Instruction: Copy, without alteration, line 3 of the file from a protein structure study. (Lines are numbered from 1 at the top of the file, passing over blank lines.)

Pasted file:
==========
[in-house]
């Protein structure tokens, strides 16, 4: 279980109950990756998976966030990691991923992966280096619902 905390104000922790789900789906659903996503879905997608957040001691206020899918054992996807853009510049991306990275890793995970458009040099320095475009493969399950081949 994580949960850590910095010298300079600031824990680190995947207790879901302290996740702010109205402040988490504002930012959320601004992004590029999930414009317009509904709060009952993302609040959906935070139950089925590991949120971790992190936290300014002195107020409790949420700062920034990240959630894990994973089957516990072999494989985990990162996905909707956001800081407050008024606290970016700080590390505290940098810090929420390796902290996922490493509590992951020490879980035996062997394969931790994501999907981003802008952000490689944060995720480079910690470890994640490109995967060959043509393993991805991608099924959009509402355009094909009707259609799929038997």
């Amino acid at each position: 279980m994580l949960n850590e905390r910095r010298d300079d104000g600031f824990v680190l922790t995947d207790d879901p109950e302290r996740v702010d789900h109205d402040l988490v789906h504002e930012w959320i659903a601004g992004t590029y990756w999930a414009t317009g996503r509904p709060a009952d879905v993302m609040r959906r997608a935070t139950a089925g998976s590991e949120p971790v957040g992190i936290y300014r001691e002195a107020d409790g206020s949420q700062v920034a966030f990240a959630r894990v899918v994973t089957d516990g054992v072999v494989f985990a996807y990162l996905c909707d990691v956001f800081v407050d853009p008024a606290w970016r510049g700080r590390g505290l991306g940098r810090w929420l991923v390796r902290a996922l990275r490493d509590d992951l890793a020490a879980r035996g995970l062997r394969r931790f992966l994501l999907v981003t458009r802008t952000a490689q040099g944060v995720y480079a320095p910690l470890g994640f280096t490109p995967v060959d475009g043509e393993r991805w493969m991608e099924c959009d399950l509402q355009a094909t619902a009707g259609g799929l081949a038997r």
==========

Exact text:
């Amino acid at each position: 279980m994580l949960n850590e905390r910095r010298d300079d104000g600031f824990v680190l922790t995947d207790d879901p109950e302290r996740v702010d789900h109205d402040l988490v789906h504002e930012w959320i659903a601004g992004t590029y990756w999930a414009t317009g996503r509904p709060a009952d879905v993302m609040r959906r997608a935070t139950a089925g998976s590991e949120p971790v957040g992190i936290y300014r001691e002195a107020d409790g206020s949420q700062v920034a966030f990240a959630r894990v899918v994973t089957d516990g054992v072999v494989f985990a996807y990162l996905c909707d990691v956001f800081v407050d853009p008024a606290w970016r510049g700080r590390g505290l991306g940098r810090w929420l991923v390796r902290a996922l990275r490493d509590d992951l890793a020490a879980r035996g995970l062997r394969r931790f992966l994501l999907v981003t458009r802008t952000a490689q040099g944060v995720y480079a320095p910690l470890g994640f280096t490109p995967v060959d475009g043509e393993r991805w493969m991608e099924c959009d399950l509402q355009a094909t619902a009707g259609g799929l081949a038997r």